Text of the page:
3 Steps to Prevent Fluorosis
Why Fluorosis Happens
Fluoride is an important component of your child’s enamel, or the protective coating that keeps plaque-causing bacteria at bay. When your child’s adult teeth are forming underneath his gums, typically under the ages of 6 to 8, exposure to too much fluoride can cause changes to the enamel. When your child’s adult teeth start to come in, you may notice whitish spots or areas on the edges of his teeth or even uneven areas of enamel on the teeth. If you observe these, make an appointment with your child’s dentist. Because fluorosis is just one of many reasons why these discolorations happen, the first step is to get a confirmed diagnosis.
Since fluorosis has to do with fluoride exposure, this makes the condition a preventable one. Partner with your child’s dentist to prevent fluorosis, and you can give your child a beautiful start to dental health.
Step 1: Check Out Your Water
Since your dentist is familiar with fluorosis, chances are she will be a good place to start to find out about the fluoride water quality in your area. Fluoride is commonly added to water supplies to help strengthen teeth. Since fluorosis is only a concern to children whose adult teeth have not yet come in, fluoridated water is a great thing for a lifetime of good dental health. The American Dental Association recommends cities add 0.7 to 1.2 parts per million of fluoride to water to benefit dental health. Your dentist or local water company may be able to tell you just how fluoridated your water is. If your water is from a well system, your dentist may recommend testing because well water tends to have higher mineral levels, including fluoride, than its filtered counterparts.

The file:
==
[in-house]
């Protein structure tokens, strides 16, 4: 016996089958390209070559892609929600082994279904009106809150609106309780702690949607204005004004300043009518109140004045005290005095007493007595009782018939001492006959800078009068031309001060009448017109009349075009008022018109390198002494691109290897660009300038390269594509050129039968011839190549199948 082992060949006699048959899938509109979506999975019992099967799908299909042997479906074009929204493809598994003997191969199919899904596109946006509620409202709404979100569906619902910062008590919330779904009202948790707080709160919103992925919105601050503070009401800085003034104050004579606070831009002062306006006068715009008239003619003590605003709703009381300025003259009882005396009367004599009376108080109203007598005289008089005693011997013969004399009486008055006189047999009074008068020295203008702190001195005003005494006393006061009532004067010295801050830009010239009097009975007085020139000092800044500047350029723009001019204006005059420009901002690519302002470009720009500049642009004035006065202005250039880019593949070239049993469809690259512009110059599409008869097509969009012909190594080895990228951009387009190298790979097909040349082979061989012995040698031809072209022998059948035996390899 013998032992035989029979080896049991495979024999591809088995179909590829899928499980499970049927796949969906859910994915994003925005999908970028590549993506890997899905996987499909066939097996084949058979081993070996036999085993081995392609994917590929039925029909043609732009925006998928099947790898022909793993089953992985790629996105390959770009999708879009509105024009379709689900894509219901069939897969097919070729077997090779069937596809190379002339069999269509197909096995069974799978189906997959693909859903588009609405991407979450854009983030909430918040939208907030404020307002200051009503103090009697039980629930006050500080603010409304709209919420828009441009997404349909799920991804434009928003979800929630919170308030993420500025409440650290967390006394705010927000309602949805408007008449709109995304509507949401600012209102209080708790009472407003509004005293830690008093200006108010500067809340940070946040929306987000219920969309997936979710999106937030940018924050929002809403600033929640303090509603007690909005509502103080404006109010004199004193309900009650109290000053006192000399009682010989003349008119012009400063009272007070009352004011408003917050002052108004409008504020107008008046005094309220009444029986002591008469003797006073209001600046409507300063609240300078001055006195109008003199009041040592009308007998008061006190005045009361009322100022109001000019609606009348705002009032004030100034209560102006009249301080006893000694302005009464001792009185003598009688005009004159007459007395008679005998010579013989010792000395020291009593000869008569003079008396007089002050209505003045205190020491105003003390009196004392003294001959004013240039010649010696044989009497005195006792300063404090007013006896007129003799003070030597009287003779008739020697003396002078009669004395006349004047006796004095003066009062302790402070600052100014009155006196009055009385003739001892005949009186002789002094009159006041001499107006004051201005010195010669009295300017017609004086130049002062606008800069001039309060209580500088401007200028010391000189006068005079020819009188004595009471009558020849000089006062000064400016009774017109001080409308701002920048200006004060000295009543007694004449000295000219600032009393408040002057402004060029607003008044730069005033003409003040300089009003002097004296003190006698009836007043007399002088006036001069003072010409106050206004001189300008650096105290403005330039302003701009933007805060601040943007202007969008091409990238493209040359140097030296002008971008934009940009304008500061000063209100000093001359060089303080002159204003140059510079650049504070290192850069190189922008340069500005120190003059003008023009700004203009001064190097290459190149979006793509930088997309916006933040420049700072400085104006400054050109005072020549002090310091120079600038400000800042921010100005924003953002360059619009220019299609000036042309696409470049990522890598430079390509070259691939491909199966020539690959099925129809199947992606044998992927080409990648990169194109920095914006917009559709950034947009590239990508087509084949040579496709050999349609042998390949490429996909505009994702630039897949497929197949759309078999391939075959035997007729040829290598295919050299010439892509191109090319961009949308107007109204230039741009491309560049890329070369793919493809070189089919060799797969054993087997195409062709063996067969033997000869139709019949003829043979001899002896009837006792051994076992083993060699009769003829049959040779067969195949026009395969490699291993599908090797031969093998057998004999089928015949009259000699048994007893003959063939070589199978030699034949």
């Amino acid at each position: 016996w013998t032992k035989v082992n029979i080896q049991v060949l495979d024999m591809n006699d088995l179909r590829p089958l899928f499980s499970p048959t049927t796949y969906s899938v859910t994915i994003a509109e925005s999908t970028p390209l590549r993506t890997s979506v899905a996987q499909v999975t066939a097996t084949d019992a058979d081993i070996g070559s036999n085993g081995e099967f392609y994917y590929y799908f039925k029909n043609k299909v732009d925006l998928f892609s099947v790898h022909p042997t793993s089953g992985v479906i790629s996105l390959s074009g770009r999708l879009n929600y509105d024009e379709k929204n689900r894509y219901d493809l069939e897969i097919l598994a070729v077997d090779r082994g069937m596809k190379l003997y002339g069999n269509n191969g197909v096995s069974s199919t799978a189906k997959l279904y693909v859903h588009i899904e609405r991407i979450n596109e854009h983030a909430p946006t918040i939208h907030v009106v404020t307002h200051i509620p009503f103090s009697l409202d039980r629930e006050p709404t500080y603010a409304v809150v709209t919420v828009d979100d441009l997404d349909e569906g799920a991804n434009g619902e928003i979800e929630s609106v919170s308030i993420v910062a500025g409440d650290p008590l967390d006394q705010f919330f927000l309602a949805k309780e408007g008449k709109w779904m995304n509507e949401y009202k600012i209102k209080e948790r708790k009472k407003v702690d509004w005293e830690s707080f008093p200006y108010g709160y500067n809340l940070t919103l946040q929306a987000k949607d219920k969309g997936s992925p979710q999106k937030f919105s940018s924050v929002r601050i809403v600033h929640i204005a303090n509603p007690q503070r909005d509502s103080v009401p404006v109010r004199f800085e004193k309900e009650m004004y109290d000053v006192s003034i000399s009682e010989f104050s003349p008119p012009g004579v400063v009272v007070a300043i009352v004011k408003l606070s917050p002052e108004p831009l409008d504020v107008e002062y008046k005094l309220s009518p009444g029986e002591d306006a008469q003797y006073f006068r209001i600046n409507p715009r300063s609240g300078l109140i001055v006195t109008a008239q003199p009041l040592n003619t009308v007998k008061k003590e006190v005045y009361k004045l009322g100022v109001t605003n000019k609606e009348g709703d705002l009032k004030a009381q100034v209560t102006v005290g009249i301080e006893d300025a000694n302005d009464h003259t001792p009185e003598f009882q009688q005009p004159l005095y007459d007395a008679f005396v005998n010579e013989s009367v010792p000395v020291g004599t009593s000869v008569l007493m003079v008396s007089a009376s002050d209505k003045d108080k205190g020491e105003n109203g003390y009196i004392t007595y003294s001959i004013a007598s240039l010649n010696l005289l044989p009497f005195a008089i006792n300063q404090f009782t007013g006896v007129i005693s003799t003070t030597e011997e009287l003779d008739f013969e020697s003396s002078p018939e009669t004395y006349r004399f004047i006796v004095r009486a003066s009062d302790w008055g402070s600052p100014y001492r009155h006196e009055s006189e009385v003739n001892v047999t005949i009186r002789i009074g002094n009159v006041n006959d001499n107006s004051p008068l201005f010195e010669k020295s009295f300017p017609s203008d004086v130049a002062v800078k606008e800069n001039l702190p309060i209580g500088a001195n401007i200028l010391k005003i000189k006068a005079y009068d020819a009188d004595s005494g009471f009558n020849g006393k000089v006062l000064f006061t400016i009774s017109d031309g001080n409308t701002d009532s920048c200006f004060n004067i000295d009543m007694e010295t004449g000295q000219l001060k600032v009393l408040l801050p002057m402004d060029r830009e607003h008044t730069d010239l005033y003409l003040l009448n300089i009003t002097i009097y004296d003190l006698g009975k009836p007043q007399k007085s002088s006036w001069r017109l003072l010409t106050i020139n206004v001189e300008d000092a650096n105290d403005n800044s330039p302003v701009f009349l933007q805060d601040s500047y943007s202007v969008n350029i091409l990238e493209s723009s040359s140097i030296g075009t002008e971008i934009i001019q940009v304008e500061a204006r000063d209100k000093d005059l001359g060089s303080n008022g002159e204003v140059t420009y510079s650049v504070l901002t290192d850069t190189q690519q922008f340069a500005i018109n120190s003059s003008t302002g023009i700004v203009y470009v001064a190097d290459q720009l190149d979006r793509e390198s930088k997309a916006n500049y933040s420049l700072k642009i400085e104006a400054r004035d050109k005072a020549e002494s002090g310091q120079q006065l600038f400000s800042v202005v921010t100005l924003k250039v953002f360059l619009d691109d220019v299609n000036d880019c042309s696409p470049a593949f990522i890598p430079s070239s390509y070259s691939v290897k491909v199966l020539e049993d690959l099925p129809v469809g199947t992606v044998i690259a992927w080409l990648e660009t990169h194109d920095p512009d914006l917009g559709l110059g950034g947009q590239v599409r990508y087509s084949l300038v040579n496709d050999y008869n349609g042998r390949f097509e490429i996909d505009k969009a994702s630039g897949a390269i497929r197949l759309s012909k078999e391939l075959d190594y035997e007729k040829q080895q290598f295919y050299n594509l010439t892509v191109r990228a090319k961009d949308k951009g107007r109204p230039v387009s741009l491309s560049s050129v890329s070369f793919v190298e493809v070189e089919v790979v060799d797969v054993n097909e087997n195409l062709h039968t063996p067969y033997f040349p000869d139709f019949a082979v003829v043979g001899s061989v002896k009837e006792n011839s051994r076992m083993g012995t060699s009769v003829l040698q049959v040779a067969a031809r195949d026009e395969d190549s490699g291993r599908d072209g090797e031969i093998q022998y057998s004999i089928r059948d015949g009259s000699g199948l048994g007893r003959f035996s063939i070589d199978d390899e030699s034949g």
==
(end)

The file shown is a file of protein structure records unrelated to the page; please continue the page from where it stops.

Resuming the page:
If your dentist considers the fluoride levels to be high, talk to him about the steps you can take to minimize fluoride levels. From switching to non-fluoridated bottled water for your little one to using a filter that takes out excess fluoride, these can be temporary options until your child’s permanent teeth come in and fluoride becomes more of an advantage for cavity prevention.
Step 2: Watch How Your Child Brushes
As your child learns the proper way to brush his or her teeth, you may run into a few roadblocks, namely the likelihood your child will try to swallow the toothpaste instead of spitting it out. Children under age 2 are especially likely to do this, according to the Centers for Disease Control and Prevention. Watch your child brush to ensure that the toothpaste is going into the sink because swallowing the toothpaste can put too much fluoride into your child’s body. One way to reduce temptation is by refraining from purchasing a toothpaste that has a real-food flavor, such as watermelon or apple. These flavors are tempting to swallow for a child.
Another key is to ensure your child uses only a pea-sized amount of toothpaste. Your child’s gums and teeth don’t require a larger amount than this, and this amount is not so large that accidentally swallowing it would be harmful to your child.
Step 3: Talk to Your Dentist about Fluoride
Although fluoride can contribute to fluorosis in children, it likely should not be avoided entirely. Fluoride has a place in helping to prevent cavities in children. Talk to your child’s dentist about striking the right balance or if your child needs more fluoride due to a family history of tooth decay concerns. After your child’s adult teeth come in, fluorosis typically is no longer a concern and your child’s dentist will use fluoride treatments to strengthen her teeth as she gets older.